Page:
Elective. Open to students who have completed any 200 level course in the HD major (ideally Social Theory in Everyday Life). The course is also open to students completing other majors, as elective course.
Case-studies; almost everybody loves to think in terms of “cases”: how to understand them, explain and get involved in them. At LUC we study global challenges, so our “case studies” are defined from this perspective. So, the perspective and context in which a “case” is identified, matters. Yet, the perspective and context in which the cases are framed is rarely questioned, despite being crucial: Isn’t it the contexts also a way of posing the problem? Does the framing already define the type of answer or response we will give to a challenge?
In this course, we will explore LUC’s signature global challenges in the light of the apparent tension between theory and practice. In a progressively unpredictable world, we will examine how the natural tendency to diversify and mutate confronts our constant search for stability and certainties. Thus, in this course we investigate peace, justice, development, sustainability and the democratization of knowledge in terms of the theoretical contentions they imply and in the light of concrete case-studies. This exploration is organized in weekly units:
WEEK 1 – Framing the question of diversity
WEEK 2 – The challenge of peace: one or many?
WEEK 3 – The challenge of justice: for whom?
WEEK 4 – The challenge of sustainability: what nature is at stake?
WEEK 5 – The challenge of development: any alternative to modern progress?
WEEK 6 – The challenge of democratizing knowledge: what are the limits of thinking?
WEEK 7 – Beyond “solutions” to these challenges: ask critical questions!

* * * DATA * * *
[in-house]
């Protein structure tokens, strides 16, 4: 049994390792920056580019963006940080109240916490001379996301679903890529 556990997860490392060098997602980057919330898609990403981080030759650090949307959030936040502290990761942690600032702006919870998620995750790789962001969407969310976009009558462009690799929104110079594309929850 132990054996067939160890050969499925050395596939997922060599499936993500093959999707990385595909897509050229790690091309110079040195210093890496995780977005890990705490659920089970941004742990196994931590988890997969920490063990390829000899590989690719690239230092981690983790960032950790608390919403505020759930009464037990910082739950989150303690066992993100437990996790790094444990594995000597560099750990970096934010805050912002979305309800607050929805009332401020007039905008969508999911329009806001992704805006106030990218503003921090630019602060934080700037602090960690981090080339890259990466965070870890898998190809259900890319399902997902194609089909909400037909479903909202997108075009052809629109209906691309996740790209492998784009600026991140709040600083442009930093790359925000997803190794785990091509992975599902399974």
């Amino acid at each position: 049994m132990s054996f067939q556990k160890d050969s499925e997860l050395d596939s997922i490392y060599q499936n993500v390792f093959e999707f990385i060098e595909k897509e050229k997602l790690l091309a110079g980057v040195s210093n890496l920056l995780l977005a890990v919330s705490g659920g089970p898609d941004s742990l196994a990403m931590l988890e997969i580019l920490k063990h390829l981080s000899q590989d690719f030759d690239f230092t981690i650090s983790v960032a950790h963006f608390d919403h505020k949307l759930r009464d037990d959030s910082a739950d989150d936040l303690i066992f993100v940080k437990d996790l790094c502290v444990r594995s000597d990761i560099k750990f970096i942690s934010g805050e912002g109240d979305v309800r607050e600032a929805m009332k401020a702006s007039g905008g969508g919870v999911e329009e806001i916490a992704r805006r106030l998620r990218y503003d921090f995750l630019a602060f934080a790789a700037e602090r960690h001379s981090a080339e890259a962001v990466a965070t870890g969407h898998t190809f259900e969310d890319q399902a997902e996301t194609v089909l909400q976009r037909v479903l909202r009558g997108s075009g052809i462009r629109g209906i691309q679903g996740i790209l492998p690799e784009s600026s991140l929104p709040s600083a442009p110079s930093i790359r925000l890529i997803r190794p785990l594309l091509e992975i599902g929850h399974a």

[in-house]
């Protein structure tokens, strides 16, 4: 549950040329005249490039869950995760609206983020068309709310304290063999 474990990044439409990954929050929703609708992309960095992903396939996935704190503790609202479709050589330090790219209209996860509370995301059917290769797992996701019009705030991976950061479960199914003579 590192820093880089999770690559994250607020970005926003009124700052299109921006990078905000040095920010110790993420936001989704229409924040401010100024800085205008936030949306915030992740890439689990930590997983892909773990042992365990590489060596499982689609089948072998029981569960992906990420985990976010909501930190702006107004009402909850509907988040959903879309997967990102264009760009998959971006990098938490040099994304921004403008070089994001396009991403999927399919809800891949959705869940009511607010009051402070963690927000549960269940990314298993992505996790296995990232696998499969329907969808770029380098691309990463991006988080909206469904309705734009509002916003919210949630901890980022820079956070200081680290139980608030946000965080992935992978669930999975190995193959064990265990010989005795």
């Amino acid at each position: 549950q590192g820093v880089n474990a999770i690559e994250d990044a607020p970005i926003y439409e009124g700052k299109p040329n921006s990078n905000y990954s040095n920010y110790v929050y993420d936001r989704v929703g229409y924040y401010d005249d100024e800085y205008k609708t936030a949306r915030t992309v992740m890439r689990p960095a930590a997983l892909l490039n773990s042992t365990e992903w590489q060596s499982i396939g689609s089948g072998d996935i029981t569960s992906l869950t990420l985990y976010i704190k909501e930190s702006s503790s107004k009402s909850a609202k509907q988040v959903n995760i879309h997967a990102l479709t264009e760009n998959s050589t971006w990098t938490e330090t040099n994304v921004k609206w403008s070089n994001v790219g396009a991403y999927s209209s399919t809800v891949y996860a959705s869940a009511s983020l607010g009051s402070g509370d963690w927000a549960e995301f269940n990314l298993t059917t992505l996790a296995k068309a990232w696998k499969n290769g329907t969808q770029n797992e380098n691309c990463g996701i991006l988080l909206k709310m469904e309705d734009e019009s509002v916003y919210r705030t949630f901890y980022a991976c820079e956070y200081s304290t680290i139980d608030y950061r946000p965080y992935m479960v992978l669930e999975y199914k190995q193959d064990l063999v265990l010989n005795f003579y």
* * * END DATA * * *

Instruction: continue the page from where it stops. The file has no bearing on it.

WEEK 8 – Reading Week
The main objective of this course is twofold:
(i) to develop in students the capacity to bridge the ideological distinction between theory and practice; and
(ii) to develop students’ capacity to critically address the challenges posed by diverse forms of social and ecological coexistence; a capacity that goes along with the need to constantly put one owns views under scrutiny.
Once available, timetables will be published here.
Mode of instruction
In class participation – 10% – (ongoing)
I-notes (800 words + image) – 50% (5 × 10%) – Weeks 2-6
Case-studies presentations (in groups) – 20% – Weeks 2-6
Individual final essay (3000 words) – 20% – Weeks 8
There will be a Blackboard site available for this course. Students will be enrolled at least one week before the start of classes.
Available electronically on BB before the beginning of the course.
This course is open to LUC students and LUC exchange students. Registration is coordinated by the Curriculum Coordinator. Interested non-LUC students should contact firstname.lastname@example.org.
Dr. Daniela Vicherat Mattar (email@example.com)